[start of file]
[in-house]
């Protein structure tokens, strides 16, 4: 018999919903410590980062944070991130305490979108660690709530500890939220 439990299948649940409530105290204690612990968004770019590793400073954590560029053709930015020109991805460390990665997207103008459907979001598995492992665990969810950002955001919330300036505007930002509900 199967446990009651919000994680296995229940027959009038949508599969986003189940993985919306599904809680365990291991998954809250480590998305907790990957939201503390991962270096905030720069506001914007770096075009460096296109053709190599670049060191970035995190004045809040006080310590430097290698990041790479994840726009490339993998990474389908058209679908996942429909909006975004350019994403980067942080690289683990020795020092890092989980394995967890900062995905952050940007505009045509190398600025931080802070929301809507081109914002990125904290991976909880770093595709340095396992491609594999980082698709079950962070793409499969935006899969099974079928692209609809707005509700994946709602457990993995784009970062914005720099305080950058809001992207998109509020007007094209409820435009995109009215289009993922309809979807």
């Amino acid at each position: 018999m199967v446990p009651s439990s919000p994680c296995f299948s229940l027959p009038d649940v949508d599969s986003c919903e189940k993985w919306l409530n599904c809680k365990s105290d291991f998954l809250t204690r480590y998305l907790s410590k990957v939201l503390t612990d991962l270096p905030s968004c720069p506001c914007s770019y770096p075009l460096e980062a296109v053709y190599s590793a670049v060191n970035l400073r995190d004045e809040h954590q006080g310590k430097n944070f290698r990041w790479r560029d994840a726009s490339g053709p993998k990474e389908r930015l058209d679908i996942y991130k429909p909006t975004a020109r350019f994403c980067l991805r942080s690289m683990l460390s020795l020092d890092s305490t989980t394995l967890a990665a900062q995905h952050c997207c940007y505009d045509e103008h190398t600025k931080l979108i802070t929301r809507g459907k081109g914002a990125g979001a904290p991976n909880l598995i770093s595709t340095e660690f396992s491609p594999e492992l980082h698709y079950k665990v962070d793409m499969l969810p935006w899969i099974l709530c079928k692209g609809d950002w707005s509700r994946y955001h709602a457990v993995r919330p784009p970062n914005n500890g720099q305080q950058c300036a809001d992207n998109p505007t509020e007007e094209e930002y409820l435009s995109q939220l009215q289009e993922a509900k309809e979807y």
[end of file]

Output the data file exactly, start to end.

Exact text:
[in-house]
């Protein structure tokens, strides 16, 4: 018999919903410590980062944070991130305490979108660690709530500890939220 439990299948649940409530105290204690612990968004770019590793400073954590560029053709930015020109991805460390990665997207103008459907979001598995492992665990969810950002955001919330300036505007930002509900 199967446990009651919000994680296995229940027959009038949508599969986003189940993985919306599904809680365990291991998954809250480590998305907790990957939201503390991962270096905030720069506001914007770096075009460096296109053709190599670049060191970035995190004045809040006080310590430097290698990041790479994840726009490339993998990474389908058209679908996942429909909006975004350019994403980067942080690289683990020795020092890092989980394995967890900062995905952050940007505009045509190398600025931080802070929301809507081109914002990125904290991976909880770093595709340095396992491609594999980082698709079950962070793409499969935006899969099974079928692209609809707005509700994946709602457990993995784009970062914005720099305080950058809001992207998109509020007007094209409820435009995109009215289009993922309809979807």
């Amino acid at each position: 018999m199967v446990p009651s439990s919000p994680c296995f299948s229940l027959p009038d649940v949508d599969s986003c919903e189940k993985w919306l409530n599904c809680k365990s105290d291991f998954l809250t204690r480590y998305l907790s410590k990957v939201l503390t612990d991962l270096p905030s968004c720069p506001c914007s770019y770096p075009l460096e980062a296109v053709y190599s590793a670049v060191n970035l400073r995190d004045e809040h954590q006080g310590k430097n944070f290698r990041w790479r560029d994840a726009s490339g053709p993998k990474e389908r930015l058209d679908i996942y991130k429909p909006t975004a020109r350019f994403c980067l991805r942080s690289m683990l460390s020795l020092d890092s305490t989980t394995l967890a990665a900062q995905h952050c997207c940007y505009d045509e103008h190398t600025k931080l979108i802070t929301r809507g459907k081109g914002a990125g979001a904290p991976n909880l598995i770093s595709t340095e660690f396992s491609p594999e492992l980082h698709y079950k665990v962070d793409m499969l969810p935006w899969i099974l709530c079928k692209g609809d950002w707005s509700r994946y955001h709602a457990v993995r919330p784009p970062n914005n500890g720099q305080q950058c300036a809001d992207n998109p505007t509020e007007e094209e930002y409820l435009s995109q939220l009215q289009e993922a509900k309809e979807y």